The Daily News has an editorial today (10/13) attacking Rob Astorino, the GOP candidate for governor. The editorial doesn’t make much sense, and isn’t very convincing, but that’s not the point.
News owner Mortimer Zuckerman made up his mind to back Andrew Cuomo in August when the governor, who hates to travel and hadn’t left the country since taking office almost four years ago, suddenly flew to Israel to wholeheartedly endorse its military campaign in Gaza and he took Zuckerman along to stand by him as he did it. Cuomo also followed Zuckerman’s advice to refuse to meet with Palestinians. After that, The News was in the bag.
In today’s Post (10/13), Fred Dicker reports that Cuomo is slipping in the polls. He’s down to 51 percent of the total vote in a Quinnipiac survey (among men, he leads by only 5 percent), despite outspending Astorino 20 to 1. The Green Party candidate is getting 10 percent from anti-Cuomo liberal Democrats.
Dicker also writes that Astorino’s campaign is sending out a fund-raising letter today in which Mitt Romney rips Cuomo as “a typical corrupt New York politician” for squashing the Moreland Commission, shielding Shelly Silver and spending taxpayer dollars on TV commercials burnishing his image.
Cuomo won’t be denied reelection–he’ll limp to victory–but his inept campaign (his refusal to really debate Astorino is being denounced by everyone in the media, except Mort) will probably eliminate the possibility he can run for president in two years.
And 2016 is the last chance for the virally ambitious Cuomo. After two terms, a New York governor is less popular than a skunk at a Sunday picnic.
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A Dish Best Served Cold
Last year, when wunderkind pollster Nate Silver suddenly abandoned The Times for ESPN and ABC News, the paper shrugged like it was no big deal. But the geekster’s getaway must have cut deep, for now the broadsheet is getting even.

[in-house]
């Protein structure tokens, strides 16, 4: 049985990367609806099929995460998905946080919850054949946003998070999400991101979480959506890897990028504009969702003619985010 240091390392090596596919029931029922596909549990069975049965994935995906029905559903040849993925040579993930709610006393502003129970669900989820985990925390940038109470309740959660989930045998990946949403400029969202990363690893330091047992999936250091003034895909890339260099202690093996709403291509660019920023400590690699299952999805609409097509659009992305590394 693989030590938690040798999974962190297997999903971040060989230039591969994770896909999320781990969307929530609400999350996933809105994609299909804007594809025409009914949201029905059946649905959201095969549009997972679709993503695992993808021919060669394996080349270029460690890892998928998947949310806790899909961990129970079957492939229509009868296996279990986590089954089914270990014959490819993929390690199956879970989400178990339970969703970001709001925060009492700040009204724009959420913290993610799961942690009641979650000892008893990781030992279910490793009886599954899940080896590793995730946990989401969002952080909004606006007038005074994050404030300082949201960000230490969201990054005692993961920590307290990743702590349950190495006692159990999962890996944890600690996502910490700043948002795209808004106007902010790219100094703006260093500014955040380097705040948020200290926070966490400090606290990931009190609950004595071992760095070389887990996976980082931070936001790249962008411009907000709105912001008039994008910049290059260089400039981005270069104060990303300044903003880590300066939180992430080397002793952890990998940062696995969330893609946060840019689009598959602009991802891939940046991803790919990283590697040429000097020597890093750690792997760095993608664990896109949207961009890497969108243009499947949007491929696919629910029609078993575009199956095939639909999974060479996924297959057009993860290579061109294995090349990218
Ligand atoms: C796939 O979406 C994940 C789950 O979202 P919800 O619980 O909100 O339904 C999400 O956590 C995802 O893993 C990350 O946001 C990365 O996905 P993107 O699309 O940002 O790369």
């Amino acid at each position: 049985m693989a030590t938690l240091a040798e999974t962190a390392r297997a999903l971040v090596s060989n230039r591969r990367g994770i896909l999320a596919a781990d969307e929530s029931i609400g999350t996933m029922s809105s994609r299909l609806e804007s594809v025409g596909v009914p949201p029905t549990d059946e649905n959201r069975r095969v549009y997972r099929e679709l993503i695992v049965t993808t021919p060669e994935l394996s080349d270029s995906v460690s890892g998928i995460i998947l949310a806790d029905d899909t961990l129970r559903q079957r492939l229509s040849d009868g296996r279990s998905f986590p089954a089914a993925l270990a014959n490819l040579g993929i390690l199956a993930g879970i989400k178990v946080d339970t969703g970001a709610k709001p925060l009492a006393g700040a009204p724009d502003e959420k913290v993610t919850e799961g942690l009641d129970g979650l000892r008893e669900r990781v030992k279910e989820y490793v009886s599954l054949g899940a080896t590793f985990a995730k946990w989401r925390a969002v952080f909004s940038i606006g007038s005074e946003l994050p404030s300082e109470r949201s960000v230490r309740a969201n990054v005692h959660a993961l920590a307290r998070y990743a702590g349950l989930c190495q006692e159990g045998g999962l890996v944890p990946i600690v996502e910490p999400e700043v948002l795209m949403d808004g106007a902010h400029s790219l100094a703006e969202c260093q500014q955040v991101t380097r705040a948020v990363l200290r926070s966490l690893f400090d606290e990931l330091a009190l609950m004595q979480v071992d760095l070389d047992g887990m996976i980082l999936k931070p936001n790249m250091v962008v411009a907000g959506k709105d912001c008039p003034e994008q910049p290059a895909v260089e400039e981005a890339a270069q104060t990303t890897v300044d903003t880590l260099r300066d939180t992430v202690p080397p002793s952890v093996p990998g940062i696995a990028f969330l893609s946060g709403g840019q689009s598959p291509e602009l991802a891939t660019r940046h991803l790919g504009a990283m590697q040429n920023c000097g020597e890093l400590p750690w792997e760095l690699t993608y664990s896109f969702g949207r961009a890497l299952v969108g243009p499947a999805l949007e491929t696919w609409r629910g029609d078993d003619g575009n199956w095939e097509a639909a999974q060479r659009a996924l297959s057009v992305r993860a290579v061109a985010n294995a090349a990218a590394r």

In Saturday’s NYT (10/11), in a “Political Memo” ostensibly about a strong Independent challenger to a Kansas GOP senator, John Harwood jabbed Silver twice. Make that SLASHED him twice. While purporting to discuss the accuracy of pollsters, the only one he criticizes by name is the defector from The Times:
“The Democratic pollster Mark S. Mellman showed narrow but consistent leads for the Senate majority leader, Harry Reid of Nevada, in 2010, and for Heidi Heitkamp of North Dakota in 2012. Both won, even though prominent election forecaster Nate Silver, then with The New York Times, had called them probable losers”.
Ouch. Then Harwood added this:
“Anything can happen,’ said Senator Michael Bennet of Colorado. He won in 2010 after public polls showed him behind and Mr. Silver pegged his chances at 34.9 percent, though his own pollster had shown him ahead.”
Silver, who also writes books and promotes them on The Colbert Report, has enjoyed a reputation for near-infallibility. The Times is helping cut him down to size. That’s their job, and they enjoy their work.